From Dennis Michael Lynch:
Yesterday, I was walking into a 7-Eleven store to get a cup of coffee. I opened the door and held it open for an African-American man wearing a PENN TRUCKING uniform. He stopped in his tracks when he reached the doorway and asked, “Do I know you?”
Having never seen this man in my life, I responded, “Maybe you’ve seen me on TV?”
He looked at my face long and hard, then replied, “No, I don’t watch TV.”
I smiled and tried moving into the store but he said, “Wait. Seriously, I know you — I’ve just seen you recently.”
I remained polite and replied, “Have a great day.”
As I walked away from him, I noticed the other people standing at the coffee counter staring at me — clearly, they were listening to the conversation between myself and the man.
A few seconds later, the man returns to the store and walks over to me as I am making my coffee. My antennas go up — I’m thinking this guy probably figured out who I am and he doesn’t like my politics. Ready for an altercation, I stand my guard as he holds his cell phone up to my face.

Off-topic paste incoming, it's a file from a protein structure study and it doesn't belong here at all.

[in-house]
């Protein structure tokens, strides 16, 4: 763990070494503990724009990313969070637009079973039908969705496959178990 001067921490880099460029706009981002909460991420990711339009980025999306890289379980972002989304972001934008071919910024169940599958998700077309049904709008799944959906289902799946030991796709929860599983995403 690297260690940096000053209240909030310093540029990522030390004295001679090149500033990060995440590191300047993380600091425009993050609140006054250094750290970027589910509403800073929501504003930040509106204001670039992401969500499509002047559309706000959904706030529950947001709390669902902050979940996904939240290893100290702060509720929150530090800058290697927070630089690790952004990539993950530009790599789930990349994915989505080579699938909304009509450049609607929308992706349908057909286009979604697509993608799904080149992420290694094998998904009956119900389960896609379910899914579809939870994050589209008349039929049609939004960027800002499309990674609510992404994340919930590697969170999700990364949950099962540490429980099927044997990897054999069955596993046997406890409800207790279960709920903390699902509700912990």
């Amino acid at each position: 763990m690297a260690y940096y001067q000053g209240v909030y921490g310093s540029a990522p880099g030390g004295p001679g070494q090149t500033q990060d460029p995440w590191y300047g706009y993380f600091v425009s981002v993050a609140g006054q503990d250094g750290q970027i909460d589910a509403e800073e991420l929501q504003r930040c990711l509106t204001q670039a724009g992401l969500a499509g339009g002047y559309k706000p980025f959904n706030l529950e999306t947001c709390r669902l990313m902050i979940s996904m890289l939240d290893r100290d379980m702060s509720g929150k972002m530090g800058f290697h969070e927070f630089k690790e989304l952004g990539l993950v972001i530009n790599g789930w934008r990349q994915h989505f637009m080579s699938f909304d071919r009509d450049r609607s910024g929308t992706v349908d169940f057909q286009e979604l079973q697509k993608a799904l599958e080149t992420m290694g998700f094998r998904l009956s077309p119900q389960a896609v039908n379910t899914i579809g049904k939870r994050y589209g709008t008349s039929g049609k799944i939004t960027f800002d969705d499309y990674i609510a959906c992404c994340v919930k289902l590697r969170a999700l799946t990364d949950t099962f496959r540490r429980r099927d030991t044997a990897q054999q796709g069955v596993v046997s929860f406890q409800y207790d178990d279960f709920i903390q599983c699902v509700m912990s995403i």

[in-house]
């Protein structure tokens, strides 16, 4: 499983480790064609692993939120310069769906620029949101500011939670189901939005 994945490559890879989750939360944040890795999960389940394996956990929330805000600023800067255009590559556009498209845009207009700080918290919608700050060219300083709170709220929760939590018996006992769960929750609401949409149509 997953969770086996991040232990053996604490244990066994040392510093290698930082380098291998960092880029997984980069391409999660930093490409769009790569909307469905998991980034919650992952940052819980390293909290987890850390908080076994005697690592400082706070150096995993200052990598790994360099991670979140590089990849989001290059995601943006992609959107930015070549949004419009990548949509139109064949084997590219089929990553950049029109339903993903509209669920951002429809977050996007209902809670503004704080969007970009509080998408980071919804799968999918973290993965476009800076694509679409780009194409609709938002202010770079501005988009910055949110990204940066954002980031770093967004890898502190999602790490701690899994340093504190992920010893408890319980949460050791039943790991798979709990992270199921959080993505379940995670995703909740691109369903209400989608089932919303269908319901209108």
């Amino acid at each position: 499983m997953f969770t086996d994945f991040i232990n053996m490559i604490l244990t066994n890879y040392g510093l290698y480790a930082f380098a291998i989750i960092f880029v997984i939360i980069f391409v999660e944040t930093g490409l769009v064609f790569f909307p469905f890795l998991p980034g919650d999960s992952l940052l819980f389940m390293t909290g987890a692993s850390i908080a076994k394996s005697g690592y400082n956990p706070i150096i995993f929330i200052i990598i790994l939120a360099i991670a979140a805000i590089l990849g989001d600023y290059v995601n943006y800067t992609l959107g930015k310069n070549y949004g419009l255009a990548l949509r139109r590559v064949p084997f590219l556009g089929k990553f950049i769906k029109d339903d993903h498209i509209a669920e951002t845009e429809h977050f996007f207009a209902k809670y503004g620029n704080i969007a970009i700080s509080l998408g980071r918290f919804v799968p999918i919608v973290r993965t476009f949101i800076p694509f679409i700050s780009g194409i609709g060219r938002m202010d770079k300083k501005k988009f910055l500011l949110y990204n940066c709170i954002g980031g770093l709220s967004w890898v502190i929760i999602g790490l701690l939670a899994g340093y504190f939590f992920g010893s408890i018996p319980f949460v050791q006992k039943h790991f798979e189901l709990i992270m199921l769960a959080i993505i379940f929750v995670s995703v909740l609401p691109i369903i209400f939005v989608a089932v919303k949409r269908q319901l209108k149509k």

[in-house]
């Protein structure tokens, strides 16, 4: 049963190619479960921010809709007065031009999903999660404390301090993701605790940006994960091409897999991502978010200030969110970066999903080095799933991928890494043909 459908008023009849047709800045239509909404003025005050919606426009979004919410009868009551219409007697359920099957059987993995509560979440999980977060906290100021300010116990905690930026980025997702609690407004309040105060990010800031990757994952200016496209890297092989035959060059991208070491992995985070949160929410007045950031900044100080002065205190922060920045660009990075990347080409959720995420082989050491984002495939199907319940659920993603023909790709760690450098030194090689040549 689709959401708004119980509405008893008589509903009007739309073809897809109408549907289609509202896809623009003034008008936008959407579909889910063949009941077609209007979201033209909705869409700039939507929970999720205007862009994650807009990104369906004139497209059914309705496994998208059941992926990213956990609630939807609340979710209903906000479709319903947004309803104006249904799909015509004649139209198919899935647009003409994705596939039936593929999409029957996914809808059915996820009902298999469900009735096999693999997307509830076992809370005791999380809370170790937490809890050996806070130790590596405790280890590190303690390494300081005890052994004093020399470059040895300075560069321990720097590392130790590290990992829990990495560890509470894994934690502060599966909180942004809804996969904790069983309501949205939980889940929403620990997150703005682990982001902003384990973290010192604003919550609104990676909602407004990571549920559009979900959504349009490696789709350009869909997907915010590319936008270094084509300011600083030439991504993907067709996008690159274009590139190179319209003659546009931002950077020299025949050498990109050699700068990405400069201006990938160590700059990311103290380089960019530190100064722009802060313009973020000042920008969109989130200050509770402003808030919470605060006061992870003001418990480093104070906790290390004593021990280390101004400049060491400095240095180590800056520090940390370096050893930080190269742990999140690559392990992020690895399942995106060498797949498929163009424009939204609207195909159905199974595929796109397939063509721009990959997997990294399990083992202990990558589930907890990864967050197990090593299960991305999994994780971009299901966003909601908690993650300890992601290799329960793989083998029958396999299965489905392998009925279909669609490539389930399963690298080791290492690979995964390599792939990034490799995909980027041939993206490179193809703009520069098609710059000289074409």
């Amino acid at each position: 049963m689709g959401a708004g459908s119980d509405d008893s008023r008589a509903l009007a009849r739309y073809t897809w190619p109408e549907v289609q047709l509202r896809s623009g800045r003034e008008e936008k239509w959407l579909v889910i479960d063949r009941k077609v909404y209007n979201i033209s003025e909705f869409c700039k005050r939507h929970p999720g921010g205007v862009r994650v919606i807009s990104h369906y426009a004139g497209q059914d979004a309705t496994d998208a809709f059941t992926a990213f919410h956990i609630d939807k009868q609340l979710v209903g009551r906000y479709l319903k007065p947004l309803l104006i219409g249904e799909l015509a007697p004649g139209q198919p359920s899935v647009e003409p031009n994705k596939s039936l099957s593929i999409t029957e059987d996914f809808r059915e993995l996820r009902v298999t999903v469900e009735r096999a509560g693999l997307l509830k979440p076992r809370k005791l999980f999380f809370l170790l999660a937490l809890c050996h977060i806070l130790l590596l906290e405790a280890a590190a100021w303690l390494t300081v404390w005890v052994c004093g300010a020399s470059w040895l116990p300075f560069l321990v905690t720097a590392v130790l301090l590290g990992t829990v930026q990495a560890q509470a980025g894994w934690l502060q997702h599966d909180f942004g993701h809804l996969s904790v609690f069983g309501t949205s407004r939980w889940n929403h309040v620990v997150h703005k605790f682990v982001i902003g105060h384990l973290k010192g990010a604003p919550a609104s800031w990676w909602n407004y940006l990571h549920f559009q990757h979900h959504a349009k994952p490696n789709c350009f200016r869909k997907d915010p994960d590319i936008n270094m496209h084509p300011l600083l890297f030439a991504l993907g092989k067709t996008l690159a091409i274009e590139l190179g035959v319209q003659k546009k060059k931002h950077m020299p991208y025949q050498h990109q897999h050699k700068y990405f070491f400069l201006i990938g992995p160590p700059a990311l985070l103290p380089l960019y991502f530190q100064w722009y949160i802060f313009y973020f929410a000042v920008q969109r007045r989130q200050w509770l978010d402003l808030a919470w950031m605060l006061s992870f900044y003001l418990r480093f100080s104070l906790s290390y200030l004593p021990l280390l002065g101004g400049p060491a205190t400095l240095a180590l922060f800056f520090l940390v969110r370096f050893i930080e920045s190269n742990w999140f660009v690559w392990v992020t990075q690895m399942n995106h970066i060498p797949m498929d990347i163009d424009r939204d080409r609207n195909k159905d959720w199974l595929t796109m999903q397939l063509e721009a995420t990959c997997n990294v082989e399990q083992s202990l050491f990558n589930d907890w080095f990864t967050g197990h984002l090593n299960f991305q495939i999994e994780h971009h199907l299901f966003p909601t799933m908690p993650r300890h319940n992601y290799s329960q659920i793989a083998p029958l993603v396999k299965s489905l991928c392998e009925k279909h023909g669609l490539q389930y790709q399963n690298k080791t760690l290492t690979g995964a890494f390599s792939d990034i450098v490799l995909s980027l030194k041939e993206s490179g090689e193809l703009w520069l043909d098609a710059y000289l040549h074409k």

“This is you”, he proudly exclaims.
He then hits the play button. I see myself sitting on an Amtrak train talking about my experience in Dearborn, Michigan. I laugh, “Yes, that is me.” He sticks out his hand and says,
“You are my hero, brother.”
I ask, “Really, why is that?”
He goes on to tell me about the deliveries he makes to Michigan every few months. “Fred” is a truck driver, and when he goes to Dearborn he cannot believe the changes taking place. “The entire place is written in Arabic. People are dressed in full black dresses from head to toe, their faces are all covered. I don’t like it at all, the place is a mess,” he says.
I ask, “Did you vote for Trump?”
He replies, “F*ck yes.”
The woman next to me is making herself a cup of coffee. She stops and asks, “Can I see that video?” Fred hands her the cell phone and she hits play. Fred says, “What he shows in the video is true.”
The woman then hits pause and hands the phone back to Fred. “I’ve seen this video — you look different in person,” she says to me. Fred and the lady tell me they’ve shared the video with all of their friends and family.
To date, just on YouTube alone, it’s been watched more than 2 million times. Tack on the Facebook version and the pirated copies of the video, and the estimated number is closer to 10 million. The video speaks for itself.